David Wheeler, 1925–2012

In memoriam
By CAROLYN CLAY  |  January 11, 2012

wheeler
THE ALCHEMIST Among the high-concept auteurs of the local theater world, Theatre Company of Boston founder David Wheeler (middle, seen here with Al Pacino, left, and American Repertory Theater founder Robert Brustein) was a beloved anomaly.


Why did news of David Wheeler's death last week come as such a shock? The venerable founder of the Theatre Company of Boston — thespian incubator for Al Pacino, Dustin Hoffman, and Robert De Niro, among others — was, after all, 86. In recent years, his frailty was manifest: cane in hand, hearing aids in place, actor son Lewis Wheeler frequently at his elbow. But David, who most recently helmed Suzan-Lori Parks's The Book of Grace for Company One last spring, had such a lively intellect and rich repository of stories that it was hard to imagine his inquisitive mind or prodigious memory at rest.

When I came to Boston in the early 1970s, as a graduate student of acting at Boston University, David was among my teachers. His class in modern drama was an informal affair in which he pulled a seemingly endless parade of scripts from a rumpled satchel, peppering his insights into them with tales from the rehearsal hall among the incipient film stars who had dotted his company. Nor had those famous acolytes forsaken him for Hollywood. Among my most vivid stage memories is David's explosive 1972 TCB staging of David Rabe's Vietnam drama, The Basic Training of Pavlo Hummel, in which Pacino played the title misfit and which resurfaced on Broadway in 1977.

Fortunately, David was only a visitor to Broadway. His theatrical home was here — and so beloved was he by the actors he had mentored that he was able to decorate it with a little star power. Even after his fabled troupe succumbed to financial and logistical difficulties in 1975, we were treated to Pacino in The Resistible Rise of Arturo Ui at the Charles Playhouse and Richard III in a Back Bay church. Yet there was more to David than his glittery collaborators. Both in Boston's glory days as a Broadway tryout town and in its wake, he helped pioneer the thriving regional brand that remains ours today. If Robert Brustein, establishing American Repertory Theater in 1980, was its aesthetic crusader, David, working at ART and elsewhere, was its gentle giant.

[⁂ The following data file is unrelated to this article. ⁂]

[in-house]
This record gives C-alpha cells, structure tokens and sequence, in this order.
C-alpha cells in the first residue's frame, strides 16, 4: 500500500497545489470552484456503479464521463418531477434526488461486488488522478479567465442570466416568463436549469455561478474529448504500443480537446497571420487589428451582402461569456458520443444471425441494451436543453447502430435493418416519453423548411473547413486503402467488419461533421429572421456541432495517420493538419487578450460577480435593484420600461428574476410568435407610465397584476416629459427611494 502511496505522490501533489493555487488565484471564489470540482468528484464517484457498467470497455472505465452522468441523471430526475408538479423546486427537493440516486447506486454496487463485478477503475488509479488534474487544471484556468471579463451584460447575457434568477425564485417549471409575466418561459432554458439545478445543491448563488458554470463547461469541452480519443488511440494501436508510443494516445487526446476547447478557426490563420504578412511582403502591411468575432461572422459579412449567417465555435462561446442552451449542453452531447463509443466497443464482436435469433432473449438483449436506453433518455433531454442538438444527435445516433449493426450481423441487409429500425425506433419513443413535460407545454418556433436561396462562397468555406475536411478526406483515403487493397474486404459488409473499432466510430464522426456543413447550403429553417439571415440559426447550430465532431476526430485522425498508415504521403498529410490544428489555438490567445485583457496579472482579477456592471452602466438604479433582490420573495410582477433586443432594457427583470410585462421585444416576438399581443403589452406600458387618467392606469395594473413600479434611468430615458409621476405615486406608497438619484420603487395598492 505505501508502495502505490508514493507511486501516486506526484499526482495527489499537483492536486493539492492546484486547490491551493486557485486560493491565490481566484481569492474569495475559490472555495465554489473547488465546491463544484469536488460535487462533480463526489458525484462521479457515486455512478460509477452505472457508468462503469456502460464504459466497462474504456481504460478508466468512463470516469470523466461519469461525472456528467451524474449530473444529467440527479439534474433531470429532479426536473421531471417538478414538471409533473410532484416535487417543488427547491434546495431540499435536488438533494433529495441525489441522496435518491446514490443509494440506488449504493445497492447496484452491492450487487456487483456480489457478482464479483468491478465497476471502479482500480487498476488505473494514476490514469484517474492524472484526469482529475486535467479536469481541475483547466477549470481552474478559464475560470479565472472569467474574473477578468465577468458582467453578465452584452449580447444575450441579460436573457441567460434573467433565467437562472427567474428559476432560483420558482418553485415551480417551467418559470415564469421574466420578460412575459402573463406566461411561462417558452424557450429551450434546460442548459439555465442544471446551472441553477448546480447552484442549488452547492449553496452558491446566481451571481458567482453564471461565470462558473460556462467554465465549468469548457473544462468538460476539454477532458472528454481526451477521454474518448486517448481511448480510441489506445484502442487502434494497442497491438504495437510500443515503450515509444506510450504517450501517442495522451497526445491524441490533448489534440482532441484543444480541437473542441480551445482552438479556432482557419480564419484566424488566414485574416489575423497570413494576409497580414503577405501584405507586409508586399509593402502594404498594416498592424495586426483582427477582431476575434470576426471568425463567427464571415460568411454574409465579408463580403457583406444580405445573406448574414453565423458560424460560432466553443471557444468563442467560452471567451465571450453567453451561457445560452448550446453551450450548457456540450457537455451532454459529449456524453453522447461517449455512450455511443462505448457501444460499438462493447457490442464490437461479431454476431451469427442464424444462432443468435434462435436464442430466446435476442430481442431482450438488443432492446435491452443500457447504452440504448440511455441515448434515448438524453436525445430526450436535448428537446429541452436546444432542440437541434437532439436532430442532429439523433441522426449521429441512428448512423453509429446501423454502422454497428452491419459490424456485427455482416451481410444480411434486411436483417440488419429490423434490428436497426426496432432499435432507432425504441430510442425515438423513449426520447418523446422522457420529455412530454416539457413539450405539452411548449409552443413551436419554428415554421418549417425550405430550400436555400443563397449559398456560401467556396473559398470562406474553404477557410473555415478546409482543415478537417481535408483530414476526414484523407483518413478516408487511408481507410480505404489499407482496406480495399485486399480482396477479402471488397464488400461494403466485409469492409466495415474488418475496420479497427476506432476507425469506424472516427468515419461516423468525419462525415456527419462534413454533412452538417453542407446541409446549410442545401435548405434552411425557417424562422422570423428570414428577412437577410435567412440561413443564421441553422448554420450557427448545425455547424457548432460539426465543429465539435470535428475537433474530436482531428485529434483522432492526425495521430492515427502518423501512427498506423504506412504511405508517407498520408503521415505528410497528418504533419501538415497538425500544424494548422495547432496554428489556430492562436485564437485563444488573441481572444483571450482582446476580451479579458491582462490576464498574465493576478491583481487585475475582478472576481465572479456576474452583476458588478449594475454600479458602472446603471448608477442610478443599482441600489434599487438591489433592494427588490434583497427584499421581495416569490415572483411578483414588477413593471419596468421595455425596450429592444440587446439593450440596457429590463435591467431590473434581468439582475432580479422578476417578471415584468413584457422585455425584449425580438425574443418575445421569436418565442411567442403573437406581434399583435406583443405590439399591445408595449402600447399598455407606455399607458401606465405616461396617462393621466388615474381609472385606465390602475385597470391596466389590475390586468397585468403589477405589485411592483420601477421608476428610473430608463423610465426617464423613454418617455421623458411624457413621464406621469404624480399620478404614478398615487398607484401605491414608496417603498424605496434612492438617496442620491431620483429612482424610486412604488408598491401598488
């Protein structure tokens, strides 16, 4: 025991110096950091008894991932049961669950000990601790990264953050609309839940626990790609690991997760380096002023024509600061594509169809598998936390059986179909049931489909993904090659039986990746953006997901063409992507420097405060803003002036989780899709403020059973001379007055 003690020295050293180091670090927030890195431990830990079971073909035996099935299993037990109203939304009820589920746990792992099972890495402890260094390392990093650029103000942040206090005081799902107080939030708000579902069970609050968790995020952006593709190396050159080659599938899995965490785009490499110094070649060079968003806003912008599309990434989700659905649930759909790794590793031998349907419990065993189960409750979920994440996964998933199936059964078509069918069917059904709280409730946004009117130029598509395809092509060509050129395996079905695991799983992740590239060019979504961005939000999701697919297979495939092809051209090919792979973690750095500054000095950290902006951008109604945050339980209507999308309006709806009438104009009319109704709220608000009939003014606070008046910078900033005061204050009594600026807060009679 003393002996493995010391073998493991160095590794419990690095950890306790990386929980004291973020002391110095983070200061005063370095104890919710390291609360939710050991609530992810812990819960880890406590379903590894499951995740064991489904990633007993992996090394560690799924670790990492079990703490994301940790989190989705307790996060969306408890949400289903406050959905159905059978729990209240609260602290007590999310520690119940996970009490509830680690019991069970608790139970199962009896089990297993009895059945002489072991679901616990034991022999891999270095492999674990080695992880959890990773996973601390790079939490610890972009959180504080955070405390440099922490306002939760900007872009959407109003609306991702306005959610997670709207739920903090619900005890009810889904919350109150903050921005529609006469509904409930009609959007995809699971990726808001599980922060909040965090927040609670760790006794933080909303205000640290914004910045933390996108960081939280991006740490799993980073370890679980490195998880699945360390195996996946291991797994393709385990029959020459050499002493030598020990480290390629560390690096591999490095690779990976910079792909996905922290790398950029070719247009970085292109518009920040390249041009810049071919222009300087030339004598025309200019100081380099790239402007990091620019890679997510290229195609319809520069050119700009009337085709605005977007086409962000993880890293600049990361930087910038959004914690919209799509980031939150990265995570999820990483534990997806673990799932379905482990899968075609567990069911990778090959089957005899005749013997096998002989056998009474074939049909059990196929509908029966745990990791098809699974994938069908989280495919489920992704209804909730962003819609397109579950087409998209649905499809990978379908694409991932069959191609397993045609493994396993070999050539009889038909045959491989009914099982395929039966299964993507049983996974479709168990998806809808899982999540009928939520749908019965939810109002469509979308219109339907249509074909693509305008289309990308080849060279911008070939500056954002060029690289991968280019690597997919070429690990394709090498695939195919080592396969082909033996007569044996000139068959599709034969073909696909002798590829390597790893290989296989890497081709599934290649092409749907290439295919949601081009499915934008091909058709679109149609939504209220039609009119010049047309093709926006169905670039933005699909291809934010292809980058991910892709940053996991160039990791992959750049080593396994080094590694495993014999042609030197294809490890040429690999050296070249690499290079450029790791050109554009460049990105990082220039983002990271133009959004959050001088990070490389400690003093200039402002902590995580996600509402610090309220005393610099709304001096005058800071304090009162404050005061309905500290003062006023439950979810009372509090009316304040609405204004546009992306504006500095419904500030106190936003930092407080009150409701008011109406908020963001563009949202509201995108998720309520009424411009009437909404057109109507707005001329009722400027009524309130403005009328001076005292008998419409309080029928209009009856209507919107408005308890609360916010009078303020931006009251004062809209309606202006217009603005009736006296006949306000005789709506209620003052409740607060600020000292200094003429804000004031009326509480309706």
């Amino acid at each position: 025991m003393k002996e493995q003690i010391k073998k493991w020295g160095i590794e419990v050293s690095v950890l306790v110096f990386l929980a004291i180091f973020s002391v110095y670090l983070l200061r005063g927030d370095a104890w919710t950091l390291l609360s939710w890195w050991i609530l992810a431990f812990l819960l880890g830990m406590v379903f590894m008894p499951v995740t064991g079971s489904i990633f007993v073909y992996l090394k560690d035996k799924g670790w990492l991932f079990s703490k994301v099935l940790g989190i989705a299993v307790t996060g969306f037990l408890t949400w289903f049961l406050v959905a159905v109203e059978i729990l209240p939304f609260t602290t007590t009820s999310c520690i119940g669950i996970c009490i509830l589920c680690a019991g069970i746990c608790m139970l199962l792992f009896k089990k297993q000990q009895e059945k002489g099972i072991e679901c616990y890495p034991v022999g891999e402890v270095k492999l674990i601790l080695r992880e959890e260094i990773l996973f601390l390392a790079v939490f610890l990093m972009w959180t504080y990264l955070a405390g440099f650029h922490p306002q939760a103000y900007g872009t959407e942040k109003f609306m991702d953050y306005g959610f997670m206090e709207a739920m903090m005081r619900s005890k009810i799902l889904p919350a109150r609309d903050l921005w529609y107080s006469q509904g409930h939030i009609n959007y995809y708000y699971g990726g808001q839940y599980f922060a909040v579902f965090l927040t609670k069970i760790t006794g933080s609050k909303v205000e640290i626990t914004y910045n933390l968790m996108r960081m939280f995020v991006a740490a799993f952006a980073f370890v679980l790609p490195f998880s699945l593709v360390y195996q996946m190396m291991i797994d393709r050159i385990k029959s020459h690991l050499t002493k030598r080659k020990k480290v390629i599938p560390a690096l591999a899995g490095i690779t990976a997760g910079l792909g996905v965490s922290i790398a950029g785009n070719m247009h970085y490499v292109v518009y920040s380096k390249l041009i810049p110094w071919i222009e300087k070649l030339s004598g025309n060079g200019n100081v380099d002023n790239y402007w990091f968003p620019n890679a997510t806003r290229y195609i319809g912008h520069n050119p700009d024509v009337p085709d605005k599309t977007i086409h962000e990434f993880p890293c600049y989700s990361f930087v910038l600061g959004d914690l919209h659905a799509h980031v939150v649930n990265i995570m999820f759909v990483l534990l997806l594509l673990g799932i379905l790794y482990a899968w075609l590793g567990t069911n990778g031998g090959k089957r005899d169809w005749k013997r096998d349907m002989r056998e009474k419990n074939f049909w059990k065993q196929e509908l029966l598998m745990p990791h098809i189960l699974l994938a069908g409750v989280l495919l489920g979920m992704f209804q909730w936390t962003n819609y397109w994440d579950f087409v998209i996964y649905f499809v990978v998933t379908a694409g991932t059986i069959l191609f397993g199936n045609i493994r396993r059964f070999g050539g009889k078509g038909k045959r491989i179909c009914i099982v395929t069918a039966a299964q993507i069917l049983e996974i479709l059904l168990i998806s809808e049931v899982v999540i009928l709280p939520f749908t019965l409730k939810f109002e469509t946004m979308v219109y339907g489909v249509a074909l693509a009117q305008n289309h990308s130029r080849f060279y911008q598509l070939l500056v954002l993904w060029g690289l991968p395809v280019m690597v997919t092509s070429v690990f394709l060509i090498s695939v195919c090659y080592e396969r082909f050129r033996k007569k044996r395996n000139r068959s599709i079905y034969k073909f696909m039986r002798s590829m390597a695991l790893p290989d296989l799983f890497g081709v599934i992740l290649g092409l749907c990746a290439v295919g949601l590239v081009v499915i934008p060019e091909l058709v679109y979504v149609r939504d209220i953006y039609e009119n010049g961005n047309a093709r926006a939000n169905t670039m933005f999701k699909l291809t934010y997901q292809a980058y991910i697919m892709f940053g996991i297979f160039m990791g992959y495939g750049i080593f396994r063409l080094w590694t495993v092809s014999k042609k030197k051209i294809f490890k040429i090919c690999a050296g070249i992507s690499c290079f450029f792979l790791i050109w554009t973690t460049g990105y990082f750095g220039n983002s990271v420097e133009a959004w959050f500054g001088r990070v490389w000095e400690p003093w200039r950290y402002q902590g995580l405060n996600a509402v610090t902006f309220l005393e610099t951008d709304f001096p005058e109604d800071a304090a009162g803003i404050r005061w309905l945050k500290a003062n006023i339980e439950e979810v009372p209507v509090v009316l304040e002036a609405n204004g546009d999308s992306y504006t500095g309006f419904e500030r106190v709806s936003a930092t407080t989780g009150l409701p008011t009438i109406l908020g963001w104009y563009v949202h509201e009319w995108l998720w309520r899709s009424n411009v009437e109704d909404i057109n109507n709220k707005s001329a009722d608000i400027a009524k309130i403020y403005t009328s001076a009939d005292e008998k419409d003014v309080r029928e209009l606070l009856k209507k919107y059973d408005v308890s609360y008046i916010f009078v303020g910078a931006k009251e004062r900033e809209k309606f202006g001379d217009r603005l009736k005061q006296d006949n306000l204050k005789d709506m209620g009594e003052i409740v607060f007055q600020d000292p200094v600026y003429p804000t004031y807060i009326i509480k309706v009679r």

Among the high-concept, flamboyant ART auteurs, David was an anomaly. He tackled the plays of Sam Shepard, Don DeLillo, Harold Pinter, and George Bernard Shaw, grounding even the most baffling or iconoclastic of them in emotional reality. Everyone says (though no one can say exactly how) that David's particular gift was for psychologically guiding his performers. Whether working with "Al and Dusty" or with less lustrous names, he was an acting alchemist. And though his direction was largely invisible, his productions — right up to a revelatory 2007 ART staging of Pinter's notoriously cryptic No Man's Land — were smart, savvy, and true.

I had burned my acting bridges before getting a chance to work with the legendary if modest director who had been my teacher. Judging by what he wrung from others, I regret that. I witnessed his magic innumerable times but never got to be the rabbit pulled out of the hat.

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